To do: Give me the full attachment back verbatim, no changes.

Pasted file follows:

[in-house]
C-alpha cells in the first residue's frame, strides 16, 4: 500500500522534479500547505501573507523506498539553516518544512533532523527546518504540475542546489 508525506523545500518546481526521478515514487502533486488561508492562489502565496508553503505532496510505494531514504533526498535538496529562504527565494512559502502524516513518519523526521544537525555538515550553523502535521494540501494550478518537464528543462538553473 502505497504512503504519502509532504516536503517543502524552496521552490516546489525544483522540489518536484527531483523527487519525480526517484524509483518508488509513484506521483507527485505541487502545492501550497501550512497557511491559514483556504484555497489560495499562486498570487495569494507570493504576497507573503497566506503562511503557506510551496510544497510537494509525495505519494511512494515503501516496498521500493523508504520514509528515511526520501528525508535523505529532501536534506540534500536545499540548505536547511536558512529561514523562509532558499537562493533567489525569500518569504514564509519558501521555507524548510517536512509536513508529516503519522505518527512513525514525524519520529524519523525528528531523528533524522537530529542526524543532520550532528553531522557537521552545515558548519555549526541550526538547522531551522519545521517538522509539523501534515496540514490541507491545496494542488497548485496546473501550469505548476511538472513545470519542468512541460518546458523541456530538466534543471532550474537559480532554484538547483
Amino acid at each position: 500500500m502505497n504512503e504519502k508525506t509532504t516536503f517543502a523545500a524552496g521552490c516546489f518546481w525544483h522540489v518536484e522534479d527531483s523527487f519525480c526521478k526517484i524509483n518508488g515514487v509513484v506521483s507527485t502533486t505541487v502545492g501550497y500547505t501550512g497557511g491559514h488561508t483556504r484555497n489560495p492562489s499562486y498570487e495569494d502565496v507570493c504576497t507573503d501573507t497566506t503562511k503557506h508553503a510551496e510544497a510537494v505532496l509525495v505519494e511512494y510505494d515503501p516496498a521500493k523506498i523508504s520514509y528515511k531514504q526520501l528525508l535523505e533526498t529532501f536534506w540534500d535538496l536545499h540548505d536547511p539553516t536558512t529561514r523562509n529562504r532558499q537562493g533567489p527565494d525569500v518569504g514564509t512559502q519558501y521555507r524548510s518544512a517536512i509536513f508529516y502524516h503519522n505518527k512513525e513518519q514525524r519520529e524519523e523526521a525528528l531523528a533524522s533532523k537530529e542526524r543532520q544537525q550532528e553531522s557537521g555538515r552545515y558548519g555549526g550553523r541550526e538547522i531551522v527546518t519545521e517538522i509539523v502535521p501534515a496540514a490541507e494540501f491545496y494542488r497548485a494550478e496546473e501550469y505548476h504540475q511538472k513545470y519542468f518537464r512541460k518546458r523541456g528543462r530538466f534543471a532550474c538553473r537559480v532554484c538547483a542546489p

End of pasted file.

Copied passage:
[in-house]
C-alpha cells in the first residue's frame, strides 16, 4: 500500500522534479500547505501573507523506498539553516518544512533532523527546518504540475542546489 508525506523545500518546481526521478515514487502533486488561508492562489502565496508553503505532496510505494531514504533526498535538496529562504527565494512559502502524516513518519523526521544537525555538515550553523502535521494540501494550478518537464528543462538553473 502505497504512503504519502509532504516536503517543502524552496521552490516546489525544483522540489518536484527531483523527487519525480526517484524509483518508488509513484506521483507527485505541487502545492501550497501550512497557511491559514483556504484555497489560495499562486498570487495569494507570493504576497507573503497566506503562511503557506510551496510544497510537494509525495505519494511512494515503501516496498521500493523508504520514509528515511526520501528525508535523505529532501536534506540534500536545499540548505536547511536558512529561514523562509532558499537562493533567489525569500518569504514564509519558501521555507524548510517536512509536513508529516503519522505518527512513525514525524519520529524519523525528528531523528533524522537530529542526524543532520550532528553531522557537521552545515558548519555549526541550526538547522531551522519545521517538522509539523501534515496540514490541507491545496494542488497548485496546473501550469505548476511538472513545470519542468512541460518546458523541456530538466534543471532550474537559480532554484538547483
Amino acid at each position: 500500500m502505497n504512503e504519502k508525506t509532504t516536503f517543502a523545500a524552496g521552490c516546489f518546481w525544483h522540489v518536484e522534479d527531483s523527487f519525480c526521478k526517484i524509483n518508488g515514487v509513484v506521483s507527485t502533486t505541487v502545492g501550497y500547505t501550512g497557511g491559514h488561508t483556504r484555497n489560495p492562489s499562486y498570487e495569494d502565496v507570493c504576497t507573503d501573507t497566506t503562511k503557506h508553503a510551496e510544497a510537494v505532496l509525495v505519494e511512494y510505494d515503501p516496498a521500493k523506498i523508504s520514509y528515511k531514504q526520501l528525508l535523505e533526498t529532501f536534506w540534500d535538496l536545499h540548505d536547511p539553516t536558512t529561514r523562509n529562504r532558499q537562493g533567489p527565494d525569500v518569504g514564509t512559502q519558501y521555507r524548510s518544512a517536512i509536513f508529516y502524516h503519522n505518527k512513525e513518519q514525524r519520529e524519523e523526521a525528528l531523528a533524522s533532523k537530529e542526524r543532520q544537525q550532528e553531522s557537521g555538515r552545515y558548519g555549526g550553523r541550526e538547522i531551522v527546518t519545521e517538522i509539523v502535521p501534515a496540514a490541507e494540501f491545496y494542488r497548485a494550478e496546473e501550469y505548476h504540475q511538472k513545470y519542468f518537464r512541460k518546458r523541456g528543462r530538466f534543471a532550474c538553473r537559480v532554484c538547483a542546489p